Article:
The department store company posted a net loss of $35 million, or 8 cents per share, a penny more than the analysts' estimate, but an improvement over a $44 million loss for the same period last year. Total sales of $5.28 billion were down 3.9% below last year, and 3.6% lower on a same-store basis.
But the sales drop was less than the company expected, leading to the raised guidance for the fourth quarter and full year. Macy's now expects comparable sales will be down 1% to 2% in the fourth quarter and down 5.4% to 5.6% for the year, better than the 6% to 8% it had forecast before. Earnings per share will hit $1.01 to $1.06 for the year, better than the 70 cents to 80 cents Macy's was expecting until recently.
All regions around the country showed better sales results, as did most product categories. The weaker ones included dresses, fragrances, men's shoes, handbags and tablewear.
"Sense of Momentum"
The parent of the Macy's and Bloomingdale's chains has cut costs and had a higher profit rate during the third quarter, said Chief Financial Officer Karen Hoguet. Macy's ended the quarter with more cash on its balance sheet than it had last year at the same time, she said.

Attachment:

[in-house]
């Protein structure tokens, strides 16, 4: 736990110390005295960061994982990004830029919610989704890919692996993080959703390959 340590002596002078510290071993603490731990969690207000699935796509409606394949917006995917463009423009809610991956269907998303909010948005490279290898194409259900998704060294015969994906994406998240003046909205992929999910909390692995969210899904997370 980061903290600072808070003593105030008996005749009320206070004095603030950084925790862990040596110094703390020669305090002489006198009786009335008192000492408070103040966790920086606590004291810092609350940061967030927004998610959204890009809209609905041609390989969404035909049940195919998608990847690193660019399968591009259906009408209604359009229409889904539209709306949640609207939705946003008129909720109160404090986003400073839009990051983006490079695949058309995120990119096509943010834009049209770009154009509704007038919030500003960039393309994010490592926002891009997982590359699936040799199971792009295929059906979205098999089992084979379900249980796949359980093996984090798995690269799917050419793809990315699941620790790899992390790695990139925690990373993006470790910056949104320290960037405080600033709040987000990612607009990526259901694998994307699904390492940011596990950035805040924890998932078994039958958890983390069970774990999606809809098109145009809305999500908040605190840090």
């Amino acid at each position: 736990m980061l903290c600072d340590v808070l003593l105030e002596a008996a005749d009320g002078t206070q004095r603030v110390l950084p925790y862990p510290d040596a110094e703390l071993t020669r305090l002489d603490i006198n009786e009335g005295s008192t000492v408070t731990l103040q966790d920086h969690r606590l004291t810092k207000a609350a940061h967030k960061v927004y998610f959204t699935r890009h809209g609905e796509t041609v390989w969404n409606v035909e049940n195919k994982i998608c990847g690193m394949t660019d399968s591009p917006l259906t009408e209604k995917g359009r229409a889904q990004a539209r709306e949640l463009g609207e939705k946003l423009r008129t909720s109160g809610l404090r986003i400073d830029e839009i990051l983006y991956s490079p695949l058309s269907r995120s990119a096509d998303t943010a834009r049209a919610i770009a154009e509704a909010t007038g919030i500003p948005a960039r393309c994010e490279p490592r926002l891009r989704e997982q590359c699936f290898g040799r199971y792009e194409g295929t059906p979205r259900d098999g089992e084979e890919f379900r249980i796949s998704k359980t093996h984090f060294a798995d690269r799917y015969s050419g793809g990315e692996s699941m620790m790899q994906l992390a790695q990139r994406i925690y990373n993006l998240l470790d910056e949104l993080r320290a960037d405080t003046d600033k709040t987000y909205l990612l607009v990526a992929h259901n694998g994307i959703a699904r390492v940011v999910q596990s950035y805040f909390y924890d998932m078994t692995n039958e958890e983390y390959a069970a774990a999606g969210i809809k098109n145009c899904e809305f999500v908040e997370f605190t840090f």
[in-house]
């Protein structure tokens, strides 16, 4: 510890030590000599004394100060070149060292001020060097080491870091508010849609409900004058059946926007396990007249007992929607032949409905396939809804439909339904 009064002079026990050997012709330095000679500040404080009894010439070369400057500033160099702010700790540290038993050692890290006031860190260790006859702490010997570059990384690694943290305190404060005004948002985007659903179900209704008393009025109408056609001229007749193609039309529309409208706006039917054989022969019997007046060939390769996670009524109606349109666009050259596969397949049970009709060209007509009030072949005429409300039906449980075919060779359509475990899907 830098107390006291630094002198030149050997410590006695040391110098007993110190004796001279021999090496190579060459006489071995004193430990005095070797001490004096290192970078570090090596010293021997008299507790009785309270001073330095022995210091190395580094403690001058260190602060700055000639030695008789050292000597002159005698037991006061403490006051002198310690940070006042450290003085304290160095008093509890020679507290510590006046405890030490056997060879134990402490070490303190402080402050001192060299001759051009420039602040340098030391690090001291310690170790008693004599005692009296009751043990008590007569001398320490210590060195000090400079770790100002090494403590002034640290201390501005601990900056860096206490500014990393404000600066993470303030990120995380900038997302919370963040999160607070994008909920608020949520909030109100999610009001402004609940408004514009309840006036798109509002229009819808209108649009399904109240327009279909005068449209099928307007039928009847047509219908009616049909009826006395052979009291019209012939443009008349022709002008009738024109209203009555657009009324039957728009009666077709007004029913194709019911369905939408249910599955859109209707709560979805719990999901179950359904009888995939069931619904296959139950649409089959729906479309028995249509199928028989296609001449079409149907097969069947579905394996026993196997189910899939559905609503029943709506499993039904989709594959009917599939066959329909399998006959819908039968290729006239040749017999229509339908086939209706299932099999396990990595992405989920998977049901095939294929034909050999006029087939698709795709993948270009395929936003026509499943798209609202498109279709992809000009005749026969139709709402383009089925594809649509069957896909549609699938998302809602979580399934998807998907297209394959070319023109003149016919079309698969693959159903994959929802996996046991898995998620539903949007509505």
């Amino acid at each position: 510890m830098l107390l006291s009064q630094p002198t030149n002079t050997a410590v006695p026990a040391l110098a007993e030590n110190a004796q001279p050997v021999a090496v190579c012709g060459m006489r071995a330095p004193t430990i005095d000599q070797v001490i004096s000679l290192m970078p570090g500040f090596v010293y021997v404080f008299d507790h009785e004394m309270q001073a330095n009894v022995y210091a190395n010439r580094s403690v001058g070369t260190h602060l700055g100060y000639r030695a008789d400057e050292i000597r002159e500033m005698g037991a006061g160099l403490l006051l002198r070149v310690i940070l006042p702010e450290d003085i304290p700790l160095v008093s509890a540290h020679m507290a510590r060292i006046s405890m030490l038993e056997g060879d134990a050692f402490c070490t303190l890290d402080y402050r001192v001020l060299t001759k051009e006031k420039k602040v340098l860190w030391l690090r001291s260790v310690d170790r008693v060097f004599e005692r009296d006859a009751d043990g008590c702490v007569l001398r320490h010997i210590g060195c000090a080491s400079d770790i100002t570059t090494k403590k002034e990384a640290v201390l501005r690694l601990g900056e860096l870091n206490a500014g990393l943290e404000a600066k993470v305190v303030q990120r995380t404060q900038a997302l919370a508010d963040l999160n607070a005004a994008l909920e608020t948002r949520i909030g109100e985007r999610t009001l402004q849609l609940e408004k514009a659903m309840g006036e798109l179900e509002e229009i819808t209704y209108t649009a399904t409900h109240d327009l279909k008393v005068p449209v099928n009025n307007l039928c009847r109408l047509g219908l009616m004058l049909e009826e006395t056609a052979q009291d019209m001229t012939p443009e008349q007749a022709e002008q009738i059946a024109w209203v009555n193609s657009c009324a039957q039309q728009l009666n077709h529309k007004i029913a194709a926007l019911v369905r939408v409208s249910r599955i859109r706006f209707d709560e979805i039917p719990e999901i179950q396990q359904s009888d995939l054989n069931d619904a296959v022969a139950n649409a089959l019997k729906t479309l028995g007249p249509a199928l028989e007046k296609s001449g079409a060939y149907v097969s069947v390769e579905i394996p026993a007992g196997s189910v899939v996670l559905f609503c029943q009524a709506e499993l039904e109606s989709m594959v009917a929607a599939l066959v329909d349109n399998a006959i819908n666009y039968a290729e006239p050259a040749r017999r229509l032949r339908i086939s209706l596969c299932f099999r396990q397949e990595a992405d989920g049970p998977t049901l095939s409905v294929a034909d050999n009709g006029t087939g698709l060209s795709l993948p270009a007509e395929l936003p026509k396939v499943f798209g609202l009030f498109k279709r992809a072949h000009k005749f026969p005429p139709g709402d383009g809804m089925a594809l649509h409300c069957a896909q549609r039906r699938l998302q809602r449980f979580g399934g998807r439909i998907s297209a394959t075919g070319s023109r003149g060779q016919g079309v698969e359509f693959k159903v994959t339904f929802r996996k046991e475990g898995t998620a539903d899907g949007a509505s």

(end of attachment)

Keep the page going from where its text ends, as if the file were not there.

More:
"There's a sense of momentum at Macy's Inc." said Hoguet in a conference call with investors. She said comparable-store sales were about six percentage points better than in spring, and the falloff in revenue per unit sold in the third quarter mirrored the sales drops, which means store traffic and sales volume are also improving with time.
"We are well prepared for the holiday season," said Hoguet. "Marketing support will be strong, the stores look terrific.... Our inventories have been well edited."
Responding to Customer Demand
Macy's ended the quarter with inventories 7% below last year's levels, but Hoguet said not to worry, that the stores will have fresh merchandise for the holidays. Macy's is working with its vendors to react more quickly to customer demand, and while Macy's still expects to end the year with less inventory, it won't be 7% below than last year's, she added.
"In every Christmas season we end up out of stock on the most wanted item, but I don't see a significant risk," Hoguet said. "[Merchandise] is fresher, and there's less of it, so the markdowns should be a lot less than a year ago."
But all predictions have caveats, Hoguet warned. Indeed, amid the current economic uncertainty, recovery is still hardly a sure thing. "Unfortunately," she added, "we will all have to wait and see."